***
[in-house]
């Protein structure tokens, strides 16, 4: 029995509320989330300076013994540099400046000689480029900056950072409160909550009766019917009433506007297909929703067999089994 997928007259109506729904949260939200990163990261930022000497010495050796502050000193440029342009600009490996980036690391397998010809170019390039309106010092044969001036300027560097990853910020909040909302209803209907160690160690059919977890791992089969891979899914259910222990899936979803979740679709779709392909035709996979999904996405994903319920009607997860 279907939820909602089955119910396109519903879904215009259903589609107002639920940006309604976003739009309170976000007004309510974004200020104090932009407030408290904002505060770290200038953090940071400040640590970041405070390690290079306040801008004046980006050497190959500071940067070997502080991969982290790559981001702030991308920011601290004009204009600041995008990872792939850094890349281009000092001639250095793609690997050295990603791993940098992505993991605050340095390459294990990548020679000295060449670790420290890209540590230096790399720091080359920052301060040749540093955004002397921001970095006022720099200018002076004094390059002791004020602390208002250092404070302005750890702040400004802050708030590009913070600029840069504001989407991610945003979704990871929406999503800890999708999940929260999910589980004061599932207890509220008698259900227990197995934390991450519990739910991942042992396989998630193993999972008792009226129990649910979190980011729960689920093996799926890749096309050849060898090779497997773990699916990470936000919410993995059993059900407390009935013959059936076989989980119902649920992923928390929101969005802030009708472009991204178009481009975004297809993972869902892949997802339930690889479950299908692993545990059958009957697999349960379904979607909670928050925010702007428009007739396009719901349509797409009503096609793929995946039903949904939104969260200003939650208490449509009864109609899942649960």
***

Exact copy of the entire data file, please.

[in-house]
């Protein structure tokens, strides 16, 4: 029995509320989330300076013994540099400046000689480029900056950072409160909550009766019917009433506007297909929703067999089994 997928007259109506729904949260939200990163990261930022000497010495050796502050000193440029342009600009490996980036690391397998010809170019390039309106010092044969001036300027560097990853910020909040909302209803209907160690160690059919977890791992089969891979899914259910222990899936979803979740679709779709392909035709996979999904996405994903319920009607997860 279907939820909602089955119910396109519903879904215009259903589609107002639920940006309604976003739009309170976000007004309510974004200020104090932009407030408290904002505060770290200038953090940071400040640590970041405070390690290079306040801008004046980006050497190959500071940067070997502080991969982290790559981001702030991308920011601290004009204009600041995008990872792939850094890349281009000092001639250095793609690997050295990603791993940098992505993991605050340095390459294990990548020679000295060449670790420290890209540590230096790399720091080359920052301060040749540093955004002397921001970095006022720099200018002076004094390059002791004020602390208002250092404070302005750890702040400004802050708030590009913070600029840069504001989407991610945003979704990871929406999503800890999708999940929260999910589980004061599932207890509220008698259900227990197995934390991450519990739910991942042992396989998630193993999972008792009226129990649910979190980011729960689920093996799926890749096309050849060898090779497997773990699916990470936000919410993995059993059900407390009935013959059936076989989980119902649920992923928390929101969005802030009708472009991204178009481009975004297809993972869902892949997802339930690889479950299908692993545990059958009957697999349960379904979607909670928050925010702007428009007739396009719901349509797409009503096609793929995946039903949904939104969260200003939650208490449509009864109609899942649960």